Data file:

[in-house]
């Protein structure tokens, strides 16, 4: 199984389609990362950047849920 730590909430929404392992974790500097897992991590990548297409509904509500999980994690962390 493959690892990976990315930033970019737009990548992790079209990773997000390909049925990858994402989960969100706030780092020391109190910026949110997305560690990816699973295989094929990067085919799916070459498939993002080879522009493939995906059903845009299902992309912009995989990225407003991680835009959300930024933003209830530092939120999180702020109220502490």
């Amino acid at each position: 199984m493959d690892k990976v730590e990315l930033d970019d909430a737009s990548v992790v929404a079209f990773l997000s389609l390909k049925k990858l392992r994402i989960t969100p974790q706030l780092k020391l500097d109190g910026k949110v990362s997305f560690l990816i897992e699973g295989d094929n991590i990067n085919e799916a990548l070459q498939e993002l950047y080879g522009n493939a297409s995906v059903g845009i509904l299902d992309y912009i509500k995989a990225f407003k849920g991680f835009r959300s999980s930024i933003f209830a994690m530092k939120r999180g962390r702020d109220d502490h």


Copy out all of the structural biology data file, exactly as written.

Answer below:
[in-house]
């Protein structure tokens, strides 16, 4: 199984389609990362950047849920 730590909430929404392992974790500097897992991590990548297409509904509500999980994690962390 493959690892990976990315930033970019737009990548992790079209990773997000390909049925990858994402989960969100706030780092020391109190910026949110997305560690990816699973295989094929990067085919799916070459498939993002080879522009493939995906059903845009299902992309912009995989990225407003991680835009959300930024933003209830530092939120999180702020109220502490």
């Amino acid at each position: 199984m493959d690892k990976v730590e990315l930033d970019d909430a737009s990548v992790v929404a079209f990773l997000s389609l390909k049925k990858l392992r994402i989960t969100p974790q706030l780092k020391l500097d109190g910026k949110v990362s997305f560690l990816i897992e699973g295989d094929n991590i990067n085919e799916a990548l070459q498939e993002l950047y080879g522009n493939a297409s995906v059903g845009i509904l299902d992309y912009i509500k995989a990225f407003k849920g991680f835009r959300s999980s930024i933003f209830a994690m530092k939120r999180g962390r702020d109220d502490h």